Hope #2 – Pros and Cons
This lesson plan can be read in conjunction with “Chapter 1. Hope” (pp. 7-26) in the freely available teaching resource Coping: A Philosophical Guide (Open Book Publishers, 2021) with discussion questions (pp. 121-2) and additional teaching materials (p. 119).
We will reflect on the pros and cons of hoping in life. One starting point is two of Dickinson’s poems about hope. Another starting point may be the painting “Hope” by the symbolist painter Georg Frederic Watts. Even if students are too young to remember Obama’s book title The Audacity of Hope, it is still worthwhile to reflect on the question of what might be audacious about hoping and what this might mean in a political context.
1. Dickinson’s Poems
Start off reading these two poems by Emily Dickinson: “Hope is the thing with feathers” and “Hope is a subtle glutton.” Ask the students whether they can see a difference between the poems in Dickinson’s attitude toward hope. Once the students recognize that one paints a positive picture and the other a negative picture, then ask why hoping for something may be a good thing and why it may be a bad thing in life.
2. The Pros and Cons of Hope
Students should be able to come up with at least some variants of these good things about hoping:
- Respite. Hope is just a pleasant state to be in (which is very much present in the poem “Hope is the thing with feathers.”)
- Resolve. Hope motivates us to keep on trying, it keeps us from despair.
- Reflection and Pathways. As we hope, we have our eyes on the prize: We explore what it is that we truly want and how we can get there, given our limited means.
And they should be able to come up with at least some variants of these bad things about hoping:
- Complacency. Hope may make us complacent. So long as the peasants in a feudal society have hope that things may get better, they won’t revolt.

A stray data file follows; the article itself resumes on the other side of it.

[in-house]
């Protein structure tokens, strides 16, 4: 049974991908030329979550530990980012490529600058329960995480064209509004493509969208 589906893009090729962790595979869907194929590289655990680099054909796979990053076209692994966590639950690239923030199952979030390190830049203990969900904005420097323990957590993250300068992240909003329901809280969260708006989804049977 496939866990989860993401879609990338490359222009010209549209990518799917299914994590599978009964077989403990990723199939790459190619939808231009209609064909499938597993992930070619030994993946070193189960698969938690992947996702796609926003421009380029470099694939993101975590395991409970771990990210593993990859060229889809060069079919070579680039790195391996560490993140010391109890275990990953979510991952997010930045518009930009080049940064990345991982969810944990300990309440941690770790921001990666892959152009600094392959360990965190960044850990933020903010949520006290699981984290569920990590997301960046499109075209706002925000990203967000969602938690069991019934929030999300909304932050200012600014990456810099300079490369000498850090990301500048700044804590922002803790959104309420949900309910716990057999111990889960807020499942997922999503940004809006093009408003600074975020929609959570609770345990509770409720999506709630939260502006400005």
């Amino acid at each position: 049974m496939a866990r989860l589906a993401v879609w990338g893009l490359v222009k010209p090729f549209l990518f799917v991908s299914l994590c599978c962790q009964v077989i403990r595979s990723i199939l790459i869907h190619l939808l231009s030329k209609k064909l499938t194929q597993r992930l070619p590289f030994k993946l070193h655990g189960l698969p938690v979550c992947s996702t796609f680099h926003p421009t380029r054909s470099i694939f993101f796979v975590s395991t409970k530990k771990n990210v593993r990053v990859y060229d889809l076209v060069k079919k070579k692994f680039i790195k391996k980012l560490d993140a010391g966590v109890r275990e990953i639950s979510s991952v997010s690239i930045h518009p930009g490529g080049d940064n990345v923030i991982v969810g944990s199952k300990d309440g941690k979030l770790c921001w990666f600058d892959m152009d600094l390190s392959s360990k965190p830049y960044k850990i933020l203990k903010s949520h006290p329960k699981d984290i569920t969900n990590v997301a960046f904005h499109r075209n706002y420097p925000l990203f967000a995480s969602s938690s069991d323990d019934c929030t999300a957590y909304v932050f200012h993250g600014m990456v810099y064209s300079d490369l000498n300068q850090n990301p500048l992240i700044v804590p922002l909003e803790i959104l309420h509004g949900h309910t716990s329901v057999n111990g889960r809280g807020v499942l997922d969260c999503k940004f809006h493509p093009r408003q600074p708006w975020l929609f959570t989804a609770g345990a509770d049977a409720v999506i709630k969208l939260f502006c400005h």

- Frustration. Hopes may be dashed, which can cause frustration.
- Raised Expectations and Loss of Surprise. Once we start hoping for things, we imagine perfection and anything less than that becomes not good enough. It may be better just to let ourselves be surprised.
- Wishful Thinking. Hoping can lead to wishful thinking and self-deception. It may be better to face the hard truth that good things just won’t happen.
- Obsession. Hope can come to dominate our thoughts even when it is pointless.
3. Watts’ Painting
You may ask students to reflect on this iconic painting by the symbolist painter George Frederic Watts, titled “Hope.” Are there features of this painting that point to whether hope is a good or bad thing in life? Here are some possible answers. The blindfold points to wishful thinking and self-deception. The music points to respite. The lute with broken strings points to being creative with limited means. The ragged clothing signifies limited means and yet the woman sits on top of the world.
4. Obama’s The Audacity of Hope
You may ask students to reflect upon the title of Barack Obama’s book The Audacity of Hope: Thoughts on Reclaiming the American Dream? What does “audacity” mean? What kind of hope might Obama be thinking about? Why would it be audacious to have such hopes? What might this mean in the context of politics?